South County Overtaxed

At a time when property taxes in Prince George's County are truly a burden, mostly driven by its education system, we, the Prince George's south county residents, now also face uncontrolled residential and commercial growth.

Maryland has no money to immediately improve Route 210 south of the Beltway, a major and dangerous transportation corridor that extends south to Indian Head, but the county is approving building permits for thousands of new south county homes and a smaller number of commercial developments, all of which will depend on Route 210, its feeder roads, its ailing schools and, in one case, a bankrupt volunteer fire department and its associated paramedic units.

Things are getting ready to break in south county. Roads, schools and taxpayers are overtaxed.

Residential and commercial growth in south county (as well as throughout Prince George's County) requires significant increases in the pace of road and infrastructure construction, expenditures that Maryland and Prince George's County can't financially make.

The latest blow to south county residents is a mega-development planned at the intersection of Routes 210 and 228. This development will draw new residents, new traffic and more development to south Prince George's County along congested Route 210. It offers a senior housing complex, a Wal-Mart, more new homes and a gasoline station. It offers not one retail facility of interest to south county residents.

The Wal-Mart is an enigma. Joining another Wal-Mart located only eight miles away, it is also near two additional Wal-Marts soon to be constructed in Clinton and La Plata. There has been discussion of a third Wal-Mart in Fort Washington. Earlier intended to be a "superstore," the Accokeek Wal-Mart has now been scaled back to a more ordinary size.

It is hard to understand how Wal-Mart could locate three to four stores closely together in a rural area and expect all of them to succeed. The question now for south county residents is whether the Planning Board will grant a permit to build the newest Wal-Mart at Routes 210/228, or for that matter, for the entire complex.

The larger question for south county residents, though, is whether south county will remain the area they know or whether it will be filled with new housing developments and mixed-use businesses.

The decision residents need to make now--and now is not too strong a word--is whether to involve themselves with the decision process or whether to watch the Prince George's Planning Board, bereft of opposing comments, rubber-stamp development application after application. The Planning Board, itself, is not obviously biased toward developers, but what they see and what they hear determines who gets what.

As a resident of south county, I hope that my fellow citizens will respond favorably to the small group of residents who oppose the newest Wal-Mart. I also hope they will stand up and be counted by the Planning Board as being in favor of keeping south county a good place to live both for humans and wildlife.

Jerry Wing


Wal-Mart and Watershed

I read with great dismay that once again a major development threatens the Mattawoman Creek watershed. In "Not in Their Neighborhood" Aug. 25, Prince George's Extra, the details of an enormous impact to the Mattawoman are laid out. At issue is the proposed building of a Wal-Mart store and sprawl-intense housing at the intersection of Routes 210 and 228.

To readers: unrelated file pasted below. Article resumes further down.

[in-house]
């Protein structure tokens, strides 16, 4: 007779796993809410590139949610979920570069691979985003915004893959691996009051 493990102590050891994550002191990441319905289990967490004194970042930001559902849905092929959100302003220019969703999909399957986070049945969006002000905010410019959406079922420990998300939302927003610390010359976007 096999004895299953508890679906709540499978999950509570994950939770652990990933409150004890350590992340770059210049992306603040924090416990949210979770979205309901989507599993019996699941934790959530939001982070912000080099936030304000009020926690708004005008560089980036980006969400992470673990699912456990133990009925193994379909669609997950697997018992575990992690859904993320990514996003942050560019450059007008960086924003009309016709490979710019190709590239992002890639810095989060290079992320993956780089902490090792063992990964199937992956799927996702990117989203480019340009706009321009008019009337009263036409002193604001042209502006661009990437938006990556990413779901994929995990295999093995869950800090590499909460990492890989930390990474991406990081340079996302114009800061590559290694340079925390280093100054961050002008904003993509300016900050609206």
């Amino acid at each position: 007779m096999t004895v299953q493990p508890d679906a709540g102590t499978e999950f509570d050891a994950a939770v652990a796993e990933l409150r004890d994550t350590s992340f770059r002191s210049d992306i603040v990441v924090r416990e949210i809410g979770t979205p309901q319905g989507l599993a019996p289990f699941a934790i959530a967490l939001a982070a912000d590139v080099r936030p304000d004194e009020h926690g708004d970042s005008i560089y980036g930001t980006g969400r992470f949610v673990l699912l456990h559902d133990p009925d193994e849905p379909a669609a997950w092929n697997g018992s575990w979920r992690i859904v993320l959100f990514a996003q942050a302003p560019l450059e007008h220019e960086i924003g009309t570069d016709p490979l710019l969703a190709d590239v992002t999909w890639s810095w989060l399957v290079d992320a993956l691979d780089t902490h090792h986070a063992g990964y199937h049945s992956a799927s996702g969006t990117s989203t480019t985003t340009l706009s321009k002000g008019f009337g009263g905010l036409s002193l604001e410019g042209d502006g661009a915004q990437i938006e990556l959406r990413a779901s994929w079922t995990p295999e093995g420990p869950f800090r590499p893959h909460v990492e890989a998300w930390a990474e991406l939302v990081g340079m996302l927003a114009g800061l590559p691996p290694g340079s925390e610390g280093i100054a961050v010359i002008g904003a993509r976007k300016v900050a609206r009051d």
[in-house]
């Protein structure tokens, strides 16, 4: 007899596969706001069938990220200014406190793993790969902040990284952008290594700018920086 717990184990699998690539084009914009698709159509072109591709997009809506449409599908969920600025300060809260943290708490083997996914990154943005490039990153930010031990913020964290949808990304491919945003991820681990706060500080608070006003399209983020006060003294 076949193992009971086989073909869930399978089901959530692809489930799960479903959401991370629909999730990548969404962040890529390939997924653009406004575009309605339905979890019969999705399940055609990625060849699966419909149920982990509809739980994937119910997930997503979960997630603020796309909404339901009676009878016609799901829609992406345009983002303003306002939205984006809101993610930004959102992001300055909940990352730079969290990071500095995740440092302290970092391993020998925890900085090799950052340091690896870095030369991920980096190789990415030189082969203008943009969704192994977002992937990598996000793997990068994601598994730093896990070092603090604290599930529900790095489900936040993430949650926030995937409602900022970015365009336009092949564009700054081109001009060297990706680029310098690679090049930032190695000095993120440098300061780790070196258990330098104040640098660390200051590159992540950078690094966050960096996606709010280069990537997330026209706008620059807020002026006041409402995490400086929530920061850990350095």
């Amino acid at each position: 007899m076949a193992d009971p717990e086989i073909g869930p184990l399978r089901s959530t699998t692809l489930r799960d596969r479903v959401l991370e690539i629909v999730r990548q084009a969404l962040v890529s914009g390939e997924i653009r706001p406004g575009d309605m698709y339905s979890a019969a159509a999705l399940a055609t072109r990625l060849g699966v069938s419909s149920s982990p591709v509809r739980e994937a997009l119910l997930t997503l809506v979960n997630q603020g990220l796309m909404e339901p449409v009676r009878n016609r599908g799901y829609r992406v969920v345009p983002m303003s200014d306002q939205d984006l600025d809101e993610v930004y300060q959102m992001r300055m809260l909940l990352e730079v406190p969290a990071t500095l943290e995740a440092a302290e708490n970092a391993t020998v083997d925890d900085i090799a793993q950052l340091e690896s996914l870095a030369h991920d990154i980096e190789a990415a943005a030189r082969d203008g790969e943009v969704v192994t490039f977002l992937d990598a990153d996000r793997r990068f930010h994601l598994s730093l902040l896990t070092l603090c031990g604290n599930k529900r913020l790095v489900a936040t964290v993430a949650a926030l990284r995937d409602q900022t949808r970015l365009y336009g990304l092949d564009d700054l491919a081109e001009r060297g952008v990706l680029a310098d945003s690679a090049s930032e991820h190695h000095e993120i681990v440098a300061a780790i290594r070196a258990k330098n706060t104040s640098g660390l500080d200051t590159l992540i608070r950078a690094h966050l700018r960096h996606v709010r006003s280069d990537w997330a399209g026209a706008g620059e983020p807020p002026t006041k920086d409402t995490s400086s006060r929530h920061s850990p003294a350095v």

The Mattawoman will suffer from the loss of wooded lands that filter out the very pollutants that the Wal-Mart and housing development would contribute. The massive parking lot would produce thermally charged, high-velocity runoff that kills biodiversity and degrades streams with silt. Pesticides and fertilizers from a garden center and lawns, vehicle fluids and other contaminants would also find their way into the Mattawoman. The Mattawoman is the most productive fishery in the Northern Chesapeake Bay. It is also the heart of the $35 million Maryland bass fishery and a significant reason why the Potomac River is considered the best tidal bass fishery in the nation.

Residents will certainly suffer from the inappropriate development as well. There will be negative impacts on traffic, smaller businesses and quality of living. This is a perfect example of Dumb Growth. Wal-Mart's strategy of saturating the market is reprehensible. If they really want to be a good neighbor, they should build in areas that have the infrastructure and have already been developed previously. How about a site in Oxon Hill, where people could really use the store? After all that has been done to protect Mattawoman Creek, it is obvious that building a major development at the headwaters is a dumb idea.

Bill Shepard

Maryland B.A.S.S. (Bass Anglers Sportsman Society) Chapter

State Federation Inc.

Covering Controversy

I was very pleased with the Aug. 25 story about the Wal-Mart controversy. Coverage of this issue is important to many residents of the area, not just in Accokeek and along Route 210, but for many who use Routes 210 and 228 in commuting to other communities, such as Indian Head and Waldorf, for example. I think it is important to have good coverage of the issues involved, and I hope you will continue your detailed reporting.

I am opposed to building the Wal-Mart store because of its impact on traffic, the environment and the peaceful quality of this generally residential area. Please continue informing us, your readers, about the issues involved so that everybody affected by the outcome will be aware of developments and be able to express himself to his representatives in the county.

Marcia Nelson


The Prince George's Extra welcomes Letters to the Editor. E-mail to, fax to 301-952-1397 or mail to Letters to the Editor, Prince George's Extra, The Washington Post, 14402 Old Mill Rd., Suite 201, Upper Marlboro, Md. 20772. Please include address and daytime phone number. Letters may be edited.